European Commission warned against approving “notoriously toxic” Propyzamide pesticide in crops
12 Jul 2022 --- Pesticide Action Network (PAN) – a coalition of 600 NGOs, citizen groups and individuals from 60 countries – is calling for the European Commission (EC) to change its course and not call tomorrow for farmers to keep using what they catalog as “notoriously toxic” pesticide Propyzamide, in the next years.
The coalition says the pesticide “should have been banned six years ago”. Instead, the substance was re-approved under the condition that confirmatory information on its toxicity would be submitted later.
“This practice of asking for confirmatory information is a standard procedure for re-approving toxic substances. It is not in line with the Pesticides regulation, which limits it to specific and exceptional conditions. Propyzamide did not meet any of these conditions,” explains Salomé Roynel, policy officer at PAN Europe.
EFSA analysis “inconclusive”
PAN explains that when confirmatory information was submitted to the European Food Safety Authority (EFSA) the experts from the body deemed the data on the pesticide as “inconclusive”.
“The submitted confirmatory information is not sufficient to address the data gap raised by EFSA regarding the genotoxicity potential of some metabolites and the risk for consumers,” underscores Paulina Cervan, toxicologist at Générations Futures.
“Worse, the information submitted confirmed the risk of leaching of some metabolites in groundwater at concentration levels above the drinking water limits, which is a reason sufficient to the withdrawal of Propyzamide,” she continues.
The EFSA analysis on the pesticide reported that based on the realized in vitro and in vivo genotoxicity tests, it was considered as having “no genotoxic potential to humans.” However, the body admitted some data gaps in human analysis.
“The European Commission is legally required, on the basis of this confirmatory information, to concede that Propyzamide does not meet the approval criteria and to propose its withdrawal. But it proposes the opposite,” adds Cervan.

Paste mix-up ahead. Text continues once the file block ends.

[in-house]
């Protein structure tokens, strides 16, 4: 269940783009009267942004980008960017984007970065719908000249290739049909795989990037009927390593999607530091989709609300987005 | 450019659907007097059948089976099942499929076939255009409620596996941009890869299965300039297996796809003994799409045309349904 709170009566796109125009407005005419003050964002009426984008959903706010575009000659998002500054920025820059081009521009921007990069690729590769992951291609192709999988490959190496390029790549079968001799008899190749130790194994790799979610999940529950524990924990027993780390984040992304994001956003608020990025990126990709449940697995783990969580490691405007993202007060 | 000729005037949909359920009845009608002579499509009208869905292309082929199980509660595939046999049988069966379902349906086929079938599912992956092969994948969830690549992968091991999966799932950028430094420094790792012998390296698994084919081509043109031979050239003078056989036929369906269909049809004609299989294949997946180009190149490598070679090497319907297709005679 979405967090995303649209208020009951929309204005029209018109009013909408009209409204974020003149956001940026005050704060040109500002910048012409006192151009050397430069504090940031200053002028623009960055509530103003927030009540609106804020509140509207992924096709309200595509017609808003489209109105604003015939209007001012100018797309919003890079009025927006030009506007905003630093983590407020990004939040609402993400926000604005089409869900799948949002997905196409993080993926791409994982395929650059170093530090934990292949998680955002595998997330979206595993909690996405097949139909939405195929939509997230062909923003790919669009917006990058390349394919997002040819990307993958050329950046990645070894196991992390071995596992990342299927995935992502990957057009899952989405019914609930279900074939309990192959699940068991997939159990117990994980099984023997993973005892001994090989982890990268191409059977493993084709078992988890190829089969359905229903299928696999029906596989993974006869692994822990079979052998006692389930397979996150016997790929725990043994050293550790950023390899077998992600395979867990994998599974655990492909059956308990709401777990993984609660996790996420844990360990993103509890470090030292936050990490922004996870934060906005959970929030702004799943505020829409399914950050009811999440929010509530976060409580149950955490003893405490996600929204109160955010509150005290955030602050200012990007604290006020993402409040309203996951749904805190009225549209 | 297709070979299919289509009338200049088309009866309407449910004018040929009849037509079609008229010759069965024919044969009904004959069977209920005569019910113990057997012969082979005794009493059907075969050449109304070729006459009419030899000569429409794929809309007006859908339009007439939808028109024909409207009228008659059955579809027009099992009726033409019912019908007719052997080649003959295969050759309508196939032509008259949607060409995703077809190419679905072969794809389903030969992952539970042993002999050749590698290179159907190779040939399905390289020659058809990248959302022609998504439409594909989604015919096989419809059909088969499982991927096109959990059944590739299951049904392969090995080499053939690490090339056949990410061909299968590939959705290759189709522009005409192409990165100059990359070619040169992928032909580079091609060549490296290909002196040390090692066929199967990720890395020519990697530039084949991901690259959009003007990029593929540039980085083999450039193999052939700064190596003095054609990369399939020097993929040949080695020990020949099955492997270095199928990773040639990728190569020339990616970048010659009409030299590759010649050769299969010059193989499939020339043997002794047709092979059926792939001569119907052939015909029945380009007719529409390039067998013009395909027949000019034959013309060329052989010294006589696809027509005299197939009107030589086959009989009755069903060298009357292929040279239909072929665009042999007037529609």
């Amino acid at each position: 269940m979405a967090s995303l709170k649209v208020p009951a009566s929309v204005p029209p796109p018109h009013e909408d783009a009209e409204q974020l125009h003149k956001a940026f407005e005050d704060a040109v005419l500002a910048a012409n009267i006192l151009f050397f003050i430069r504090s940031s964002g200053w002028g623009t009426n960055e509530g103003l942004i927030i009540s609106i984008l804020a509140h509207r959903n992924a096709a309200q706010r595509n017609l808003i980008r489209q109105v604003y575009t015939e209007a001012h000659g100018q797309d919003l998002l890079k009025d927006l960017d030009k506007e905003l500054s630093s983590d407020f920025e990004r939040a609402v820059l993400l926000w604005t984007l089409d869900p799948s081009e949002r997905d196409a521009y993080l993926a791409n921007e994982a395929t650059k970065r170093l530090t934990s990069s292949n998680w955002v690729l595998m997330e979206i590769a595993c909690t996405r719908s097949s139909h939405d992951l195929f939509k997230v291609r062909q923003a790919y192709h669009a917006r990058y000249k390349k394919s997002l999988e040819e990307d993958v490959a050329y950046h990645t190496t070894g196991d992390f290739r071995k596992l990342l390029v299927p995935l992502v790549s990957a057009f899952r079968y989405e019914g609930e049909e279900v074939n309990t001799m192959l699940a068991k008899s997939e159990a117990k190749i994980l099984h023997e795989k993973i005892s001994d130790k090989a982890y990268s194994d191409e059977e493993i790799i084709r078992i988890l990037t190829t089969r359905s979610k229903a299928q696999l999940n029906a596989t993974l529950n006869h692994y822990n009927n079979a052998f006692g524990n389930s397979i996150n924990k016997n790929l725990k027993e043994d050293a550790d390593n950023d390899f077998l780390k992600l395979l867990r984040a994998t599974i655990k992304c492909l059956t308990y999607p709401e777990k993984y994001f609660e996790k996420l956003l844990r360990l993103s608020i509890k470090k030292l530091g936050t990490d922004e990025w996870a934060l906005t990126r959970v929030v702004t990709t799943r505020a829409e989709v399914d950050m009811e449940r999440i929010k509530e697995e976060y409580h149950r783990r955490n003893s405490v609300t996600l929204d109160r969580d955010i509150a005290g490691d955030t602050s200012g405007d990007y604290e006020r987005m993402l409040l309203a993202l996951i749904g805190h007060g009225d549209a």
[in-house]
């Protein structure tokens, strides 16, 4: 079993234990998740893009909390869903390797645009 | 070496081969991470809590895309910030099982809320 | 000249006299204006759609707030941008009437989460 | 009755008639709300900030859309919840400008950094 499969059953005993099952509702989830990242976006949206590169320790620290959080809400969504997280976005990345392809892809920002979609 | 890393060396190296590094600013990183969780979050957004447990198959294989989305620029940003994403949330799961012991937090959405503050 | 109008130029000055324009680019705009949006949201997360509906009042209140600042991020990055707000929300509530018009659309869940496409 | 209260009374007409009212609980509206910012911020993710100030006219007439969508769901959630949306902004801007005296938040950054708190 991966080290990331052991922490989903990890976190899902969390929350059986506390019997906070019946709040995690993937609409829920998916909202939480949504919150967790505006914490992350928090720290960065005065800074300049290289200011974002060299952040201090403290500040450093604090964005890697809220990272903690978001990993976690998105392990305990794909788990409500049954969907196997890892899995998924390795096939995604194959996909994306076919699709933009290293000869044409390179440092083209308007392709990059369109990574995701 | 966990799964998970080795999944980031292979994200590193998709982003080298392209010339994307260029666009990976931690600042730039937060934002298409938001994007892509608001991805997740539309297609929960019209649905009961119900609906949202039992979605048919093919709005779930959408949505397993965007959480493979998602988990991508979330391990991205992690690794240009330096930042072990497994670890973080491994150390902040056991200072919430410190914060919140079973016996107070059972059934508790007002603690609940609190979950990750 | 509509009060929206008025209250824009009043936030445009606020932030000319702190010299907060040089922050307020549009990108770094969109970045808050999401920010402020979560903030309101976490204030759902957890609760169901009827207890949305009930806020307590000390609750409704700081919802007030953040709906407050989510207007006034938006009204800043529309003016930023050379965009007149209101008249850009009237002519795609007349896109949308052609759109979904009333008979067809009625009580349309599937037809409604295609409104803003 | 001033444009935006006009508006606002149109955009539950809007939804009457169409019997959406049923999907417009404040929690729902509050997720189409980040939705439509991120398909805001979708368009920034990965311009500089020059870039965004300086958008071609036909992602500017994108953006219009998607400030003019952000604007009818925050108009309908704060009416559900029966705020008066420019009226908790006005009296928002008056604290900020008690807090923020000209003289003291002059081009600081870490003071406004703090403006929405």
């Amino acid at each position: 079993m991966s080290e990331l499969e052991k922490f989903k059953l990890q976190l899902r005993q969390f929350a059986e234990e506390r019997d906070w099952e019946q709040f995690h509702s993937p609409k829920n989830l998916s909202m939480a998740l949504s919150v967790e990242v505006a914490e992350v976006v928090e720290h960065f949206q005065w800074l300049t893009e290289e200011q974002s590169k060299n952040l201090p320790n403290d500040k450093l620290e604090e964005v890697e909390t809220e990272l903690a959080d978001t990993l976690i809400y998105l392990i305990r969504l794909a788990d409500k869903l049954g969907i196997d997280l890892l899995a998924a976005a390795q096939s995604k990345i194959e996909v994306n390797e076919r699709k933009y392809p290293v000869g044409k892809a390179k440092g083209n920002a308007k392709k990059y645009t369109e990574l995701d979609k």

One of the most common toxic pesticides
According to PAN, Propyzamide is one of the most frequently found toxic pesticides in European-grown fruits and vegetables and it’s on their list of 12 pesticides that should be banned immediately.
“Propyzamide is only the tip of the iceberg – the Commission and member states are repeatedly abusing this backdoor to keep very toxic substances on the market at the expense of consumers’ safety,” highlights Roynel.
This prompted the organization to send a letter to the EC and to all member states urging for a speedy ban on the pesticide.
The EC last month unveiled plans to reduce the use and risk of chemical pesticides by 50% by 2030.
Titanium dioxide controversy
This past June, another EC ruling came into the spotlight when Canada deemed titanium dioxide (E171) safe to consume, clashing with an EU ban for the same product.
Titanium dioxide, also referred to as TiO2, is an artificial whitening colorant used in foods, was found to be safe by the Canadian authorities; this led to manufacturers of the colorant to call for a re-examination of the EFSA 2021 opinion that led to the ban.
In the case of TiO2, the European authorities opted to ban the artificial whitener even after an inconclusive study.
“Due mainly to uncertainties concerning the safety of TiO2 nanoparticles, the panel concluded that TiO2 as a food additive (E171) could no longer be considered safe,” said the report.
By Marc Cervera
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